One can pick up most any sword and make an instant decision as to whether or not it "feels" good. But unless you "wield" it in proper motion with the requisite energy it was designed to harness, this is a very superficial appraisal. Much the same is true for any fine instrument, whether it be a guitar, a tennis racket or a Ferrari. It's evaluated best with respect to the actions for which it was supposed to be put to use.

There is a holistic combination of factors that go into making a sword really stand out as a real weapon. This is evident not through holding a piece in your hand or moving it through empty air. It's something that naturally only comes out only when it's wielded with the requisite force and energy necessary to strike effective blows against a test target combined with practice in warding off forceful strikes. This is where you see whether a weapon holds up and how well it maneuvers for whatever combat actions it was originally conceived. Even then, how robust and agile the blade feels inside its hilt is one matter, and how well its edge and point (or even its flat) holds up to impact is another.

I own a number of Medieval era replicas that seem soft, yet cut ferociously even with a fairly unsharpened edge. I have had swords that are very hard and well-honed, but whose edges shred when hitting on raw bone and meat or when violently encountering other blades. Still others I've used were ruined within minutes of clashing merely to bind and wind against one another. But, I haven't seen much of this kind of distinct trauma on many surviving historical specimens... which I think tells me a good deal about how they were being employed.

All of this is complicated further when we consider not hand forged pieces, but larger scale producers making machine-processed blades. It's not that difficult to lathe out some superior modern steel into a historical shape that is certainly capable of being used as a real weapon. However, these still pale beside the originals in terms of weight, balance, and handling characteristics, if not durability as well. Yet they can still appear impressive if we're not careful in considering them. In my experience, some modern manufacturers will often put extra sharp edges on their blades to do seemingly impressive demonstrations of cutting power. They don't perform the same tests with blunt swords for comparison; they'll never let you inspect their blades afterwards to see that they've warped from the impacts or that the edges were ruined in the process. Nor do you see them ever warding off blows from other blades to show that their swords are resilient enough to not be bent, broken, or warped under the very kind of impacts they should have easily withstood. (I won't name any companies. Sorry.)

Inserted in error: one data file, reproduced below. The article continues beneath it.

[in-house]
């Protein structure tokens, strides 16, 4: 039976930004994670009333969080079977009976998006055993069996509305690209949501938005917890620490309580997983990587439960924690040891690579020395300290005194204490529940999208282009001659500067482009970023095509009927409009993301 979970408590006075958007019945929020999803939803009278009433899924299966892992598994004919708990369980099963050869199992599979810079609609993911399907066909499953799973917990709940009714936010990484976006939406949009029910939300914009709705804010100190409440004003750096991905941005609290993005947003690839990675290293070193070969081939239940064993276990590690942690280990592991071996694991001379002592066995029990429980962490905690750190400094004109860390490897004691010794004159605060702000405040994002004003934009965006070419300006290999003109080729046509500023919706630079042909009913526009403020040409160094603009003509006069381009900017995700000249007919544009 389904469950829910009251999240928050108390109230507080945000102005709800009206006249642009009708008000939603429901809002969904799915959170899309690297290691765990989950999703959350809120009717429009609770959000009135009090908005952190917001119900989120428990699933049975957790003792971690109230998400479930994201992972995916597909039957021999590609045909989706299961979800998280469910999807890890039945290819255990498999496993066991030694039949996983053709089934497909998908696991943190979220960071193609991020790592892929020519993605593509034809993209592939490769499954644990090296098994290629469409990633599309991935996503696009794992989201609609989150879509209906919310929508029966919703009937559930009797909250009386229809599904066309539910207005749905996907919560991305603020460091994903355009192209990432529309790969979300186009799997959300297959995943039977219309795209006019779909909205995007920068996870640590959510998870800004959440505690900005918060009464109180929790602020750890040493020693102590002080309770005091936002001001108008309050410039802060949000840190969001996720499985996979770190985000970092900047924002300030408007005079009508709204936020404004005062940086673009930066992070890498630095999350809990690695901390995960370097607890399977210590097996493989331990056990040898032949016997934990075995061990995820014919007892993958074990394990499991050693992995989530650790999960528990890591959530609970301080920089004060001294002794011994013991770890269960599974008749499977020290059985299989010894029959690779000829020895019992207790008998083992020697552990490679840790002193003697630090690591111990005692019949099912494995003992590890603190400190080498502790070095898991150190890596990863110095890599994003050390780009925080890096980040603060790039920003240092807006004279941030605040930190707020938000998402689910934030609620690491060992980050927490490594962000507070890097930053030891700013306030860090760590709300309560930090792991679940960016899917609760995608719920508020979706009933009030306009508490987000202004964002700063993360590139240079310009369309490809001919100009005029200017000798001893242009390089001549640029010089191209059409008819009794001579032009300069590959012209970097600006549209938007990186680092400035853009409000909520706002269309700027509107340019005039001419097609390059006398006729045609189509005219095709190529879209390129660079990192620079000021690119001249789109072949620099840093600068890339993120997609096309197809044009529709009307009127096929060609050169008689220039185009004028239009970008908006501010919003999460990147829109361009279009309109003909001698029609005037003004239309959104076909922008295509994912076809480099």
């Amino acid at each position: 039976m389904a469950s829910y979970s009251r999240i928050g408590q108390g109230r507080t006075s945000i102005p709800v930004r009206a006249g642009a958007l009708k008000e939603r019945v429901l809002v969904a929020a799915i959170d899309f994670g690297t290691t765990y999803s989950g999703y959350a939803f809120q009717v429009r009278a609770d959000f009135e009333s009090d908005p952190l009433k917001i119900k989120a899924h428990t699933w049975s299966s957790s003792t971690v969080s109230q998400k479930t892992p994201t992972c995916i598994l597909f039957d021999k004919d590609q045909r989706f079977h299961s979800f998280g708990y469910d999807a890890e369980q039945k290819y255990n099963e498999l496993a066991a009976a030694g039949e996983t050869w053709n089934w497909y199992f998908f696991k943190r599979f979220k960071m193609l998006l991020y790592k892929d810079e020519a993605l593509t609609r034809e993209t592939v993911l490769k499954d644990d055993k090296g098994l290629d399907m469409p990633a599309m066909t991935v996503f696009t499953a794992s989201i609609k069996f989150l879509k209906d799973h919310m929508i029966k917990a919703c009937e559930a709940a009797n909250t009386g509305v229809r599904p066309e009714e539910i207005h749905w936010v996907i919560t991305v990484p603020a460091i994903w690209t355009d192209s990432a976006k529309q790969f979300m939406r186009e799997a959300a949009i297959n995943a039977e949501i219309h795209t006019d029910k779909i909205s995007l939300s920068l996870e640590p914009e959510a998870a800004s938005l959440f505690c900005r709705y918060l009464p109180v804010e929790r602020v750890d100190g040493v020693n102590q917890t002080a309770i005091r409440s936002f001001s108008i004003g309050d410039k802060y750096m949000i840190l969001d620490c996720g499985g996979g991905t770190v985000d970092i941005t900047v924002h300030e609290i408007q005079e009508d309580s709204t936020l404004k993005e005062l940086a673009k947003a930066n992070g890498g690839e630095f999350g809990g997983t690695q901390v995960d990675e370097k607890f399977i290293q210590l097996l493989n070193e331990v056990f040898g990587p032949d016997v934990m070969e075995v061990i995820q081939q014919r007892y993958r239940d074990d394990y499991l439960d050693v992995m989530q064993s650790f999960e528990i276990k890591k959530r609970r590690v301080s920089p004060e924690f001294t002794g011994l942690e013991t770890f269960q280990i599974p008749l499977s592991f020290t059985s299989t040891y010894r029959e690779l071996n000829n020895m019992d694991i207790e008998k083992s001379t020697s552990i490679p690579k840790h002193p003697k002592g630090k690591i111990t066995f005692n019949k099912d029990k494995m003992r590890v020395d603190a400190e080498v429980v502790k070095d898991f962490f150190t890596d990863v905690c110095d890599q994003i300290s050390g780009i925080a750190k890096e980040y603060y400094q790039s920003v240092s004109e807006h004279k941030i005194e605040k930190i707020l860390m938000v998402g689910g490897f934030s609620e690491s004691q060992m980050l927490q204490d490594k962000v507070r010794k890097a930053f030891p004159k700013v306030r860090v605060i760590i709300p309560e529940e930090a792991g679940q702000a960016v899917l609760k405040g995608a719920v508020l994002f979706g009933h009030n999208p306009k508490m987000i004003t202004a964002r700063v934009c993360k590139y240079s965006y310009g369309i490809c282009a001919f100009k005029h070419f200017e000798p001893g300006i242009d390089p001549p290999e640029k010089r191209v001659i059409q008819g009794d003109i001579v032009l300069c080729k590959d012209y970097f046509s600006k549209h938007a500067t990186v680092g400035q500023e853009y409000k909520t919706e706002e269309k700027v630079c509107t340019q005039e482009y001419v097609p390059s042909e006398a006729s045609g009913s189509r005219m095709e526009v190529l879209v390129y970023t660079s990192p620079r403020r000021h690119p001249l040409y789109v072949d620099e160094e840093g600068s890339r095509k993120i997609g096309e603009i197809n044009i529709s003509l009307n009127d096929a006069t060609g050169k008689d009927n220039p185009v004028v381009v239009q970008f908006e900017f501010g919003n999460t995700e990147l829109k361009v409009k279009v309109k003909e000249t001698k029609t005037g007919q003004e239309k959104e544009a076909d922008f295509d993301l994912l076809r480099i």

Lastly, there is the problem of misinformed consumers who think that in order to be a quality piece, a sword has to be repeatedly "slow-flexed" by hand. They don't understand that violent flexibility under duress is a sign of quality, not only of a good temper, but is itself a direct result of a blade's cross-sectional shape and thickness. Depending on their intended utility, many different kinds of swords were purposely designed not to flex but rather to be as stiff as possible. Their strength lies in their resilience--the virtually imperceptible way they maintain their shape even as they impact violently against things you're trying to damage or prevent from doing damage to you.

In the end, to anyone trying to discover the secrets of making historical swords, all I can say is good luck. I want you to succeed. I need you to succeed. So keep at it. Experiment. Study. Try. Just be aware that a sword is not just a giant knife, that functionality should take precedent over aesthetics, and that not all sword designs followed the same rules.

 
 

Note: The word "ARMA" and its associated arms emblem is a federally registered trademark under U.S. Reg. No. 3831037. In addition, the content on this website is federally registered with the United States Copyright Office, © 2001-2016. All rights are reserved. No use of the ARMA name and emblem, or website content, is permitted without authorization. Reproduction of material from this site without written permission of The Association for Renaissance Martial Arts and its respective authors is strictly prohibited. Additional material may also appear from "HACA" The Historical Armed Combat Association copyright © 1999-2001 by John Clements. All rights are reserved to that material as well.

 

theARMA@comcast.net